Preprints
https://doi.org/10.5194/egusphere-2022-438
https://doi.org/10.5194/egusphere-2022-438
 
31 Aug 2022
31 Aug 2022
Status: this preprint is open for discussion.

Incorporation of aerosols into the COSPv2 satellite lidar simulator for climate model evaluation

Marine Bonazzola1, Hélène Chepfer1, Po-Lun Ma2, Johannes Quaas3, David M. Winker4, Artem Feofilov1, and Nick Schutgens5 Marine Bonazzola et al.
  • 1Laboratoire de Météorologie Dynamique, École Polytechnique, Palaiseau, France
  • 2Pacific Northwest National Laboratory, Richland, WA, USA
  • 3Institute for Meteorology, Universität Leipzig, Leipzig, Germany
  • 4Nasa Langley Research center, Hampton, Virginia, USA
  • 5Vrije Universiteit, Amsterdam, Netherlands

Abstract. Aerosols have a large impact on climate, air quality, and biogeochemical cycles. Their concentrations are highly variable in space and time, and a key variability is in their vertical distribution, because it influences atmospheric heating profiles, aerosols life-time and, as a result, surface concentrations, and because it has an impact on aerosol-cloud interactions. On the side of model-oriented aerosols research, using a lidar aerosol simulator ensures consistent comparisons between the modeled aerosols and the observed aerosols. In the current study, we present the lidar aerosol simulator implemented within the COSPv2 satellite lidar simulator. We estimate the total attenuated backscattered signal (ATB) and the scattering ratios (SR) that would be observed at 532 nm by the lidar CALIOP overflying the atmosphere predicted by the E3SMv1 climate model. The simulator performs the computations at the same vertical resolution as the CALIOP lidar, making use of aerosol optics from the E3SMv1 model as inputs, and assuming that aerosols are uniformly distributed horizontally within each model grid-box. It applies a cloud masking and an aerosol detection threshold, to get the ATB and SR profiles that would be observed above clouds by CALIOP with its actual aerosol detection capability. Our comparison shows that the aerosol distribution simulated at a seasonal timescale is generally in good agreement with observations, with however a discrepancy in the Southern Hemisphere, as the observed SR maximum is not reproduced in simulations there. Comparison between cloud-screened and non cloud-screened computed SRs shows little differences, indicating that the cloud screening by potentially incorrect model clouds does not affect the mean aerosol signal averaged over a season. Consequently, the differences between observed and simulated SR values are not due to sampling errors, and allow to point out some weaknesses in the aerosol representation in models. The use of lidar observations at several wavelengths can give further indication on the nature of the aerosols that need to be improved.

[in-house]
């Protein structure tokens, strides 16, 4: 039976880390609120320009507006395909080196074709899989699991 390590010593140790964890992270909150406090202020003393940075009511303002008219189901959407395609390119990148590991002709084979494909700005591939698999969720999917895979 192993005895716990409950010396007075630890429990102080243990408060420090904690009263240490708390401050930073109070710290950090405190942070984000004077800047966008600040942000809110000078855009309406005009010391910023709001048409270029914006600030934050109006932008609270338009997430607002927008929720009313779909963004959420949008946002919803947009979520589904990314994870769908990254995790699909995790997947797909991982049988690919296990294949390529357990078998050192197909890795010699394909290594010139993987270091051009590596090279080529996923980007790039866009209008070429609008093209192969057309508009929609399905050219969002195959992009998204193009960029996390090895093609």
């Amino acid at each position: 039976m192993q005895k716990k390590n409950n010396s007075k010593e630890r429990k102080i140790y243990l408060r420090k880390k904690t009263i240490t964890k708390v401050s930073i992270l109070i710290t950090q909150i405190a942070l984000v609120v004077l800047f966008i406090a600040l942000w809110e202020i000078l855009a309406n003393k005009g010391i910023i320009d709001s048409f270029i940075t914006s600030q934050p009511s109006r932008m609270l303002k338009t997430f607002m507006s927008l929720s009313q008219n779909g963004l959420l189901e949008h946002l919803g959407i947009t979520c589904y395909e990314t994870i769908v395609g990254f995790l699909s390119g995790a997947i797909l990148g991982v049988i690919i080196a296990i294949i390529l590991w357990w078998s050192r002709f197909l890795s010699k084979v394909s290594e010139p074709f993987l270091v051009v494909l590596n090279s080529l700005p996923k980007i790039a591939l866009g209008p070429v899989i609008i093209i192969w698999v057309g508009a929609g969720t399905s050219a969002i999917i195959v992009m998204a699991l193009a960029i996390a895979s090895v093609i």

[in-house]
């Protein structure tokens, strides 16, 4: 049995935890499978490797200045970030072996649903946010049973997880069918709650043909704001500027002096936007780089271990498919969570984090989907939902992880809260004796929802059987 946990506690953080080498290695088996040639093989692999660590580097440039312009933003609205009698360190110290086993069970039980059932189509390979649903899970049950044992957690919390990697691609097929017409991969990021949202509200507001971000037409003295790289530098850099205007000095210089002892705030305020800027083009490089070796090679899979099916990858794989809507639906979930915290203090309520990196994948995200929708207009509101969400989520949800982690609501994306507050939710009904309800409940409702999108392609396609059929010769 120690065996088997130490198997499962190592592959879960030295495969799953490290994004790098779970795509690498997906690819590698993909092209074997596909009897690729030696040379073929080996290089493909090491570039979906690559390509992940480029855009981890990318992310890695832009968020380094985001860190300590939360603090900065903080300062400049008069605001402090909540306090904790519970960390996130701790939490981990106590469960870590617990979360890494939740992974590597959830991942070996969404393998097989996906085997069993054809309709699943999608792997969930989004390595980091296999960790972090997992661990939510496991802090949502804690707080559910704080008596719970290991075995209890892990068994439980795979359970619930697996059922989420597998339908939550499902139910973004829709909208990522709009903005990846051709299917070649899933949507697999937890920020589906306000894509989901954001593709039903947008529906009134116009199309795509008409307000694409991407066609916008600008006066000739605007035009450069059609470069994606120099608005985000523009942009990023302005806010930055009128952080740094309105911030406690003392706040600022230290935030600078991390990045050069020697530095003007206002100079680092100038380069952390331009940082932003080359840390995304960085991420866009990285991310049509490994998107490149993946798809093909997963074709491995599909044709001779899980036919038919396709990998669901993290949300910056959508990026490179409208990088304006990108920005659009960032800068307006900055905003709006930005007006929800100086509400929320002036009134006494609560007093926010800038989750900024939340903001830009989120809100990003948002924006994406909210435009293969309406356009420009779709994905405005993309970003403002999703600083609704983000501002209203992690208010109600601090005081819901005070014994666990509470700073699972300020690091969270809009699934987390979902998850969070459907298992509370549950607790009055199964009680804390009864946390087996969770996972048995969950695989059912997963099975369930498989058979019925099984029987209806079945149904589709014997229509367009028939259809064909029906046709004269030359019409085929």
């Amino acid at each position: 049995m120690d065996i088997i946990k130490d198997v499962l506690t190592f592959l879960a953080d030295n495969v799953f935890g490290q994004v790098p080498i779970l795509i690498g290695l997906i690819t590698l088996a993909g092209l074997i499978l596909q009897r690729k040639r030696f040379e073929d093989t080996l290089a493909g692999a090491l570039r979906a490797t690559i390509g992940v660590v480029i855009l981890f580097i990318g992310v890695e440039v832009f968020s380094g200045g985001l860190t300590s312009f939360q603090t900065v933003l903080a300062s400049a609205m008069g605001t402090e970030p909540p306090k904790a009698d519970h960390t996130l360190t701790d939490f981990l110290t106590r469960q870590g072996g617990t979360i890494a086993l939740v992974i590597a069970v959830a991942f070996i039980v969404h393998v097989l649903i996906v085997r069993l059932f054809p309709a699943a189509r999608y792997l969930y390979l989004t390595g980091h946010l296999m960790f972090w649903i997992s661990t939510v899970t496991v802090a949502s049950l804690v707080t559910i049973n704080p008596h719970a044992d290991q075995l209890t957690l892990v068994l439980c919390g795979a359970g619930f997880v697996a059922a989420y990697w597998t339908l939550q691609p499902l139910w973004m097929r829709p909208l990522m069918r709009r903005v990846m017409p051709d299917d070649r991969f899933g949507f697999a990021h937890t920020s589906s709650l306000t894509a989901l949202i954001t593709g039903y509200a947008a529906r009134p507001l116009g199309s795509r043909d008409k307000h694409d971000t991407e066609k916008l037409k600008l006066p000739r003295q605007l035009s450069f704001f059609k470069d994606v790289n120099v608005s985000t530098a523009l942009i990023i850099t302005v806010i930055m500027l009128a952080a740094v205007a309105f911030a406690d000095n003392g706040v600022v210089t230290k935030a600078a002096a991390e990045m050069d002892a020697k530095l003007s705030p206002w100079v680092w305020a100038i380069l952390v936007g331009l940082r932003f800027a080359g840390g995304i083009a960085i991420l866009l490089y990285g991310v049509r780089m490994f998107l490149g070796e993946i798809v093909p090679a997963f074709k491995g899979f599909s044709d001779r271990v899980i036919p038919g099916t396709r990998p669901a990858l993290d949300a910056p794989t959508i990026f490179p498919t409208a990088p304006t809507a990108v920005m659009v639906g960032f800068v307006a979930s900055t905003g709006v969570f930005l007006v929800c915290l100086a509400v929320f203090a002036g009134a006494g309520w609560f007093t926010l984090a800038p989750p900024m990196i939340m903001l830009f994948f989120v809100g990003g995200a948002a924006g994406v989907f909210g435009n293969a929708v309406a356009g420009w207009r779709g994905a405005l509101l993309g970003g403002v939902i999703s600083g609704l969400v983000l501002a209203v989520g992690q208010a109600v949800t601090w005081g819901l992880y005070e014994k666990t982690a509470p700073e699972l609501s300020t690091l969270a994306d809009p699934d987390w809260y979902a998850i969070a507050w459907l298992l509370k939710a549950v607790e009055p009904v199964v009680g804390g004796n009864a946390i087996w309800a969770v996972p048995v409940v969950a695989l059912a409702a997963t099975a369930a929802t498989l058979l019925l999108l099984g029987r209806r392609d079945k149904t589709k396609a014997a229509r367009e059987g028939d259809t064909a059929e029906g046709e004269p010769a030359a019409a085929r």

Marine Bonazzola et al.

Status: open (until 26 Oct 2022)

Comment types: AC – author | RC – referee | CC – community | EC – editor | CEC – chief editor | : Report abuse
  • CEC1: 'Comment on egusphere-2022-438', Juan Antonio Añel, 21 Sep 2022 reply
    • AC1: 'Reply on CEC1', Marine Bonazzola, 23 Sep 2022 reply
      • CEC2: 'Reply on AC1', Juan Antonio Añel, 26 Sep 2022 reply
  • RC1: 'Comment on egusphere-2022-438', Duncan Watson-Parris, 03 Oct 2022 reply

Marine Bonazzola et al.

Data sets

CALIOP lidar level L1.5 profiles NASA Langley Atmospheric Science Data Center DAAC https://doi.org/10.5067/CALIOP/CALIPSO/LID_L15-STANDARD-V1-00

CALIOP SR profiles Marine Bonazzola https://doi.org/10.13140/RG.2.2.32924.97929

CALIOP ATB profiles Marine Bonazzola https://doi.org/10.13140/RG.2.2.27891.81442

Model code and software

COSPv2 simulator Rodrigo Guzman, Hélène Chepfer https://github.com/CFMIP/COSPv2.0

Marine Bonazzola et al.

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Short summary
Aerosols have a large impact on climate. Using a lidar aerosol simulator ensures consistent comparisons between modeled and observed aerosols. In the current study, we present a lidar aerosol simulator that applies a cloud masking and an aerosol detection threshold. We estimate the lidar signals that would be observed at 532 nm by the lidar CALIOP overflying the atmosphere predicted by a climate model. Our comparison at the seasonal timescale shows a discrepancy in the Southern Hemisphere.